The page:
We’ve published a lot of content since we launched xminstitute.com, so I thought this was a good time to share some insight into how XM Institute approaches its research and the thought leadership content we produce from it.
Research is foundational to everything we do. The Institute’s goal is to inspire XM leaders and equip them with the skills and knowledge to drive the most value from their efforts. We believe that this requires us to constantly push the envelope on our thinking. Here are some of the macro questions we aim to answer with our research:
- What is the future of XM and how should XM leaders prepare for it?
- How can organizations embed XM across their day-to-day operations?
- How can we better understand people, and apply that knowledge to all of the experiences that an organization creates?
- What are the most effective ways to initiate and evolve XM efforts to drive value?
There’s no simple way to address these questions, and the answers actually change over time. To keep a pulse on this shifting XM landscape and uncover best practices that help XM leaders succeed, our research taps into a variety of different sources, such as:
- Consumer studies. We do large scale annual consumer surveys, leading to some quantitative findings that inform our other research. From that, we gain insight into customer and employee experiences including data points like the correlation between CX perceptions and future purchase intentions and respondents’ satisfaction with employers.
- Organizational studies. We also do annual studies to get a picture of XM leaders’ efforts to meet experience expectations and the challenges they face along the way. We survey XM leaders to understand things like the positive business impact of CX and EX management on revenue growth, profitability, and employee retention. We also survey both CX leaders and EX leaders to understand things like program maturity levels.
- Interviews with XM leaders. To uncover best practices for everything from developing foundational XM competencies to maturing, modernizing and maximizing the value of XM programs, we do in-depth interviews with XM leaders and practitioners. In those discussions, we test our research hypotheses and look for examples of both best practices and pitfalls to avoid.
- XM subject matter experts. One of the great things about Qualtrics is that we have many of the world’s best XM experts in different roles across the company. They’re a valuable extension to our XM Institute team. In addition to tapping into this in-house expertise, we interview people at XM advisory, services, and technology organizations that work with XM leaders, including those within the Qualtrics’ Partner Network.
We analyze those different research inputs to deliver a variety of outputs, including:
- Data reports to understand the current state of XM. Our data reports — based on analysis from our annual studies — provide overviews of the consumer and the organizational sides of the XM equation. Reports like What Happens After A Bad Experience, 2019, and ROI of Customer Experience, 2020 provide insight into consumers’ experience-related perceptions and their correlation to loyalty behaviors. Reports like The Global State of XM, 2020 and The State of Customer Experience Management, 2019 detail organizations’ XM activities, capabilities, and business value delivered. Our Data Snippets feature key data points from both types of studies that you can incorporate into your own presentations.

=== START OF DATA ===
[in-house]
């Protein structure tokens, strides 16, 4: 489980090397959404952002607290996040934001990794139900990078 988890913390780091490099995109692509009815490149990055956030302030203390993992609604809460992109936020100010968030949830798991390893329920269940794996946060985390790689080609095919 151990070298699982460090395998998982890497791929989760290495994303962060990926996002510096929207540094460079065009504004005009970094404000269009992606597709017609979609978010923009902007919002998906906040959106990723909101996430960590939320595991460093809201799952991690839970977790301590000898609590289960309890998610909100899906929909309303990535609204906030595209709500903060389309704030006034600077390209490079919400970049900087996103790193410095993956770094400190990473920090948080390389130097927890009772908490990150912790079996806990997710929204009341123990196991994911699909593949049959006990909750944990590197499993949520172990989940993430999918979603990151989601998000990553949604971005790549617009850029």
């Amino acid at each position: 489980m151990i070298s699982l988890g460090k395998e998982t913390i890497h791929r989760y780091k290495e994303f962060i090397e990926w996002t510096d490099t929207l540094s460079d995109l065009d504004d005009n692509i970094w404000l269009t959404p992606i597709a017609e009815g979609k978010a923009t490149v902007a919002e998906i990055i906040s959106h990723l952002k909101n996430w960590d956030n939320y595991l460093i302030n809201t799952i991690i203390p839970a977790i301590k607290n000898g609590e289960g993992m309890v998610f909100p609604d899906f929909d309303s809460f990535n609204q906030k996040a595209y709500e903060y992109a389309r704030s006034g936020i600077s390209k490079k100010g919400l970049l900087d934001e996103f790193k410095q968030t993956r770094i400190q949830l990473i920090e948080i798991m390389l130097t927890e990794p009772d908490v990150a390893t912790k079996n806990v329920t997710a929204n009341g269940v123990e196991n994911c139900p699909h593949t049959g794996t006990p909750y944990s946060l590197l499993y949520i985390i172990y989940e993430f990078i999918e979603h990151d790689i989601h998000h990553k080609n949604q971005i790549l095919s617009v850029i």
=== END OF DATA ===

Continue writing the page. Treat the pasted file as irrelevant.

- Benchmarks that put metrics into context. We also use our data to publish benchmarks (available only to Qualtrics clients): the XMI Customer Ratings – one on overall experiences, a second for digital-only interactions, and a third based on Net Promoter Score. This data is available in a traditional report form, and also can be accessed within the Qualtrics platform.
- Foundational reports with frameworks for success. In these reports, we outline the essential elements of XM. For example, Operationalizing XM details the XM Operating Framework — including the discipline of XM, its core competencies, and the 5 stages of XM maturity. The XM Diffusion Cycle describes the techniques organizations use to strategically expand XM across experience types and use cases, and The Six Laws of Experience Management outlines the realities of how humans and organizations behave. In addition to reports, we also create Tools you can use to put key framework elements into practice at your organization.
- Best practice reports that detail how to apply XM. Another important category of reports is those where we focus on best practices for putting XM in action in areas like Employee Experience, Experience Design, and Metrics. You’ll also find best practice guidance in our blog posts — especially when we want to dig in on specific topics like the right mix of O-Data and X-Data, the role of XM in HR, creating engaging contact center interactions, key components of Modern XM, or XM practices for accelerating digital transformation.
Bottom line: XM Institute’s research is meant to help and inspire you.
Moira Dorsey is an XM Catalyst with the Qualtrics XM Institute